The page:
Very little has been achieved in Libya since the country held its first free elections amid much euphoria. The elected General National Congress and the appointed government are seen by most Libyans and many observers as responsible for the current deteriorating situation. The leadership of the army, which was kept weak under the Gaddafi regime to guard against his overthrow, was forced into retirement along with the leadership of the police forces, and the intelligence apparatus was totally dismantled. Security has worsened amid growing corruption and administrative system incompetence, and the general perception is that politicians failed to build a consensus that would pave the way for a new prosperous Libya. This is in contrast to the achievements of neighboring Tunisia, which is now seen by many Arabs as the new post-revolutionary model for the region. The Tunisian experience is a reflection of the statesmanship of some of its politicians and the maturity of its institutions and may not apply in the Libyan case, but the status quo is not a solution and Libya can at least learn from the mistakes and successes of the Tunisian experience and in particular the process and consensus for the drafting of the new constitution.
The Libyan people are disillusioned and have lost faith in their politicians to manage the country effectively. There is now a general sentiment that Libya has to urgently find an alternative way to fix the country or face pandemonium. The former Prime Minister Ali Zeidan's plea, in his recent interview with CNN's Christiane Amanpour, on the need for multilateral assistance to Libya was greeted with cynicism by the Libyan street that questioned why nothing concrete was done during his tenure. The Libyan politicians have talked the talk but not walked the walk and the country is on the edge of a precipice.
The UN Could Be the Honest Broker
A neutral and trusted multilateral brokerage is needed to tackle the short-term challenges of managing the political transition, normalizing the security situation, and addressing severe institutional capacity constraints. A possible solution would be a coalition headed by the United Nations, a solution that was already tested successfully more than 60 years ago. The UN mission in 1950 -- headed by the Dutch diplomat and Assistant Secretary-General of the United Nations, Adrian Pelt -- supervised the formulation of the country's first constitution. On December 24, 1951, Libya was proclaimed an independent and sovereign state with King Idris as the first sovereign of a unified and federal Libya. Pelt became very popular in Libya because of his success in bringing together the peoples and tribes from Tripolitania and Cyrenaica, administered by the British, and the French-administered territory of Fezzan to form a new state and drawing up a constitution with his help.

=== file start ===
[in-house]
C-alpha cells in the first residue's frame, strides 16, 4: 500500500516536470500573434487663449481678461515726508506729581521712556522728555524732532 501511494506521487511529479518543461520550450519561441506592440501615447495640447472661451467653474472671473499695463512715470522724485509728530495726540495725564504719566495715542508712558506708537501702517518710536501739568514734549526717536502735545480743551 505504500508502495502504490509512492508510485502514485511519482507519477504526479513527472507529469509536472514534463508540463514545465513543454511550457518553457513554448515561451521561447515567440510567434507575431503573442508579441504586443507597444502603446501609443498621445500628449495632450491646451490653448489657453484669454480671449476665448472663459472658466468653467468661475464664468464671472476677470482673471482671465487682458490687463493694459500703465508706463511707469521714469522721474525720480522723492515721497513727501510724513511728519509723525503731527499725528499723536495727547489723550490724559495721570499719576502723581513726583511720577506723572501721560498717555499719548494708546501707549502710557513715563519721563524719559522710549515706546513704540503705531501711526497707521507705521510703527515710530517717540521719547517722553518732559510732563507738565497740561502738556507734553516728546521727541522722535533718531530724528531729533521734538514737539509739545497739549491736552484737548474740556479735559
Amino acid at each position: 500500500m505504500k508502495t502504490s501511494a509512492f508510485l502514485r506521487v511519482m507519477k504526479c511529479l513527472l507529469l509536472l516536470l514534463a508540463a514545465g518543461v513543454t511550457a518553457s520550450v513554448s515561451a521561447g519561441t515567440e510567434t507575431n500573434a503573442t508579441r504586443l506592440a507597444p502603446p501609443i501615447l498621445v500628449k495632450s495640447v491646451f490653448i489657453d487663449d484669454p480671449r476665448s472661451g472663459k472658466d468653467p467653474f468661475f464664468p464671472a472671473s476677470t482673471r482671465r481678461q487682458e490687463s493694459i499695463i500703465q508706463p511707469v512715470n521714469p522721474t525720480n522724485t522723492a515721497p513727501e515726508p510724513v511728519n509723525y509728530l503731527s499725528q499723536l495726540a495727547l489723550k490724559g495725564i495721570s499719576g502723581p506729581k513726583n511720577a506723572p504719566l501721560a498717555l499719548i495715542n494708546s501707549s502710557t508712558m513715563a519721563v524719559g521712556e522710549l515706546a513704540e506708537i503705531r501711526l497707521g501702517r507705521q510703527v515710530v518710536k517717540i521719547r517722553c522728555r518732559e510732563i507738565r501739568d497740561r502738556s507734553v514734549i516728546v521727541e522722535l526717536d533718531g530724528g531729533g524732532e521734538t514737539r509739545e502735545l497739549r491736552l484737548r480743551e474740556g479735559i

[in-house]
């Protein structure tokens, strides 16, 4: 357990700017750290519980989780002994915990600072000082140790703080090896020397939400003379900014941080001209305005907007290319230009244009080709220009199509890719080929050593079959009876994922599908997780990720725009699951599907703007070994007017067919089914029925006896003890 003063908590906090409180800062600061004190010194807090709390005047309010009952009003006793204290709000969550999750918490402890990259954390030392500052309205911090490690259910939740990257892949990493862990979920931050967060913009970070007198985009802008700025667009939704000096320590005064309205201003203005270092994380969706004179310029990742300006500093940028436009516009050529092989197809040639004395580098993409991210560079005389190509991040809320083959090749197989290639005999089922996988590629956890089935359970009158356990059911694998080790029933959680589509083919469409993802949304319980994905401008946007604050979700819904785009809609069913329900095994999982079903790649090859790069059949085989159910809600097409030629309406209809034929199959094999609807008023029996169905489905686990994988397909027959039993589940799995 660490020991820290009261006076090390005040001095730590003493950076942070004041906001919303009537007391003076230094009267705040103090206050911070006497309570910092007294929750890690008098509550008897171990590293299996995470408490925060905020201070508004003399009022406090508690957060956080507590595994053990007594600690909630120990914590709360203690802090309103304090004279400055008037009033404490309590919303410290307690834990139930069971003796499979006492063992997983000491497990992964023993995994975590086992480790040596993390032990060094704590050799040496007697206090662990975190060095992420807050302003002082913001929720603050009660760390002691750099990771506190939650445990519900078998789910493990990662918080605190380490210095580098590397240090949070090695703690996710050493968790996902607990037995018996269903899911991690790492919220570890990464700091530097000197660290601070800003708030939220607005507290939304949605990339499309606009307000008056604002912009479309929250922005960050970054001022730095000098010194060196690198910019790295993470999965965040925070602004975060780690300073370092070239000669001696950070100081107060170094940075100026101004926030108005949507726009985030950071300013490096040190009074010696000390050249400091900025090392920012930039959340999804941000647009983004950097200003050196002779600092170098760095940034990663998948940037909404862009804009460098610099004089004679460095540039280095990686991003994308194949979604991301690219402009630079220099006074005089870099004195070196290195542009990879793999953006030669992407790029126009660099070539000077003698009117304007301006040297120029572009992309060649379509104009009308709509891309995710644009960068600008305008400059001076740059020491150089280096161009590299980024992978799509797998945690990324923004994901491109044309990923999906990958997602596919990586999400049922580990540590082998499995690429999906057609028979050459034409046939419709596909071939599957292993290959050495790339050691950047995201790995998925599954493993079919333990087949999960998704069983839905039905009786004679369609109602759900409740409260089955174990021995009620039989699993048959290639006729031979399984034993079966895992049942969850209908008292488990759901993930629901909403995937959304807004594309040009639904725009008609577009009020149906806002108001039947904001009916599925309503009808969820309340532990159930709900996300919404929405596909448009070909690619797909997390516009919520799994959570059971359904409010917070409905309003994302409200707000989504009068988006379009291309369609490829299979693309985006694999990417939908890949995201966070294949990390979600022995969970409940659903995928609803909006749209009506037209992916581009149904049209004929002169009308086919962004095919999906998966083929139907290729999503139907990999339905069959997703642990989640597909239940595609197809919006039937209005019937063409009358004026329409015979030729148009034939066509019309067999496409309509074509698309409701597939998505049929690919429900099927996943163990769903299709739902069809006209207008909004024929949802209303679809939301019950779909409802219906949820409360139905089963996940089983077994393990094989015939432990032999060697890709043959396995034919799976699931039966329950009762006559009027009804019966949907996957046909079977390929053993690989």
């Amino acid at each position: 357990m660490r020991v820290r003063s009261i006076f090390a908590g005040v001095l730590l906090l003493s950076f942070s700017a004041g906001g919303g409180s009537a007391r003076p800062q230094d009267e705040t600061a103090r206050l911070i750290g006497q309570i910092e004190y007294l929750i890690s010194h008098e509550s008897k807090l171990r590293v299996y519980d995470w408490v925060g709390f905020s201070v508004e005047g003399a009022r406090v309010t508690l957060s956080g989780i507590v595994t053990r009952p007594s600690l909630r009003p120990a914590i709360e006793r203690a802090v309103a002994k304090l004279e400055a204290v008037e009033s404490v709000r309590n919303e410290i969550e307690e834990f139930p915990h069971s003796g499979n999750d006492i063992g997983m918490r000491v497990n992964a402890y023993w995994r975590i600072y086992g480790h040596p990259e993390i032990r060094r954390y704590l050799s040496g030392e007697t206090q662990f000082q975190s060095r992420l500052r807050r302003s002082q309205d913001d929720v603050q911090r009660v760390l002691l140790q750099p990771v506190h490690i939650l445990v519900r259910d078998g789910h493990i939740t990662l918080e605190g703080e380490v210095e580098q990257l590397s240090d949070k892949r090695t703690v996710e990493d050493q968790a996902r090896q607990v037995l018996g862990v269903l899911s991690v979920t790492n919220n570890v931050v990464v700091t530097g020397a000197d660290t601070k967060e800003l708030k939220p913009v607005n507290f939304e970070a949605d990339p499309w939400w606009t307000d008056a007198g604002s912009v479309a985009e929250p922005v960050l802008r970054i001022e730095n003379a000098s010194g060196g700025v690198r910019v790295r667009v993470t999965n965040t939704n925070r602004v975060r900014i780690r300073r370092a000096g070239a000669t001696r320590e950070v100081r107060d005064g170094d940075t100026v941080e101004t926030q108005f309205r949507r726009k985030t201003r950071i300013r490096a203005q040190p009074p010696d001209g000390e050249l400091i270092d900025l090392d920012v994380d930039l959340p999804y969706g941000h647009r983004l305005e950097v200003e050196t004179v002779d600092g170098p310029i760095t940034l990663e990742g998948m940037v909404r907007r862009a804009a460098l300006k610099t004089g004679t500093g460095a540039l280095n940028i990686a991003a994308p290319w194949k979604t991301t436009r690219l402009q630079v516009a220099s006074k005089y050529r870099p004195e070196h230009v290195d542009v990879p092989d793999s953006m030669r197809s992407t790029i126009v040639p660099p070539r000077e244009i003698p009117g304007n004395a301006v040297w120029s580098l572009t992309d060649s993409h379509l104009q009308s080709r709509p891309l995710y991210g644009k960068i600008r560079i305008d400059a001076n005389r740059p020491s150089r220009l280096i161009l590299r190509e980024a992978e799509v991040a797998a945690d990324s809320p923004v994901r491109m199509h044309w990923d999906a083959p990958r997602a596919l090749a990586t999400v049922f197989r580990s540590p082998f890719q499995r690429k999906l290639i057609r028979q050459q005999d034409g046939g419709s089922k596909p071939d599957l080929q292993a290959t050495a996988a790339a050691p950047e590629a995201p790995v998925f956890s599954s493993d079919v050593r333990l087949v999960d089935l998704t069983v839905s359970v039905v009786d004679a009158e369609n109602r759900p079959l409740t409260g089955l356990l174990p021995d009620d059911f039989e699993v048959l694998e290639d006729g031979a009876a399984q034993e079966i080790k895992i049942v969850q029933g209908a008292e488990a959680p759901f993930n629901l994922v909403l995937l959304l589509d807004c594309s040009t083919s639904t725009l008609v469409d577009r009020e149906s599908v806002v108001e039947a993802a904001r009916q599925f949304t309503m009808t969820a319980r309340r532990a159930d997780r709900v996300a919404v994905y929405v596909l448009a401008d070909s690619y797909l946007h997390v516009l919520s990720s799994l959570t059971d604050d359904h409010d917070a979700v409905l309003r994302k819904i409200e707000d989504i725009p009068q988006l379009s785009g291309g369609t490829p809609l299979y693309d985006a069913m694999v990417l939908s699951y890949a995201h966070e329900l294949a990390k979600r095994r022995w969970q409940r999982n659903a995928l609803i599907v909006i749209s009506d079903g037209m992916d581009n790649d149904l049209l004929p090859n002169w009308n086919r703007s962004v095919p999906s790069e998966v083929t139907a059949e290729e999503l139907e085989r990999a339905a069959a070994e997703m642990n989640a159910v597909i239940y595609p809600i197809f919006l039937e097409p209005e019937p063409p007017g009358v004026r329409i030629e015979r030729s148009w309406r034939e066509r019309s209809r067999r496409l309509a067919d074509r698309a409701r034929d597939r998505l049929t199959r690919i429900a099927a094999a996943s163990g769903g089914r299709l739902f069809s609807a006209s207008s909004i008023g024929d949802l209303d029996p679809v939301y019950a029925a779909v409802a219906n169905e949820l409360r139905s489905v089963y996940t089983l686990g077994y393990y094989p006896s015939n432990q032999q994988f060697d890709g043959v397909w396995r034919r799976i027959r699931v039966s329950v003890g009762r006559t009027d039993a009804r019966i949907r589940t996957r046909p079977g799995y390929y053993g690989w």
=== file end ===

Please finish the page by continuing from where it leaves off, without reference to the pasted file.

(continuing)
The UN High Commissioner for Libya would need assistance from representatives of Libyan civil society and professional associations and a mandate and empowerment by the Parliament for the selection of an Emergency Government of National Competence. A working committee of representatives from the Islamic, Liberal and Independent Parties together with Libyan civil society and professional associations under the chairmanship of the UN and endorsement by the Parliament would then need to be urgently constituted. The committee should be given a deadline for the appointment of a new government and the criteria would be independent Libyan technocrats not affiliated to any political party, with proven technical competences. The key prioritization issues should be security and the economy. The disarmament of the militias and the convening of a National Reconciliation Conference cannot be postponed and need to take place through a process which has both popular legitimacy and a multilateral dimension.
The Libyan people deserve better, and urgently need concrete steps that will have popular endorsement and the patronage of the UN in order to break the zero-sum politics of factions fighting for national resources. Success depends on leadership and consensus building.
The first Libyan Constitution under the chairmanship of the United Nations led to the country's independence, giving birth to the Libyan state. Monarchical rule, which lasted from 1951 to 1969, started on the long and difficult path of institution building, which was stillborn during the 42 years of the Gaddafi era. The Libyan people have been incredibly patient since the Revolution of February 17, 2011, but let's not test this patience to its breaking point.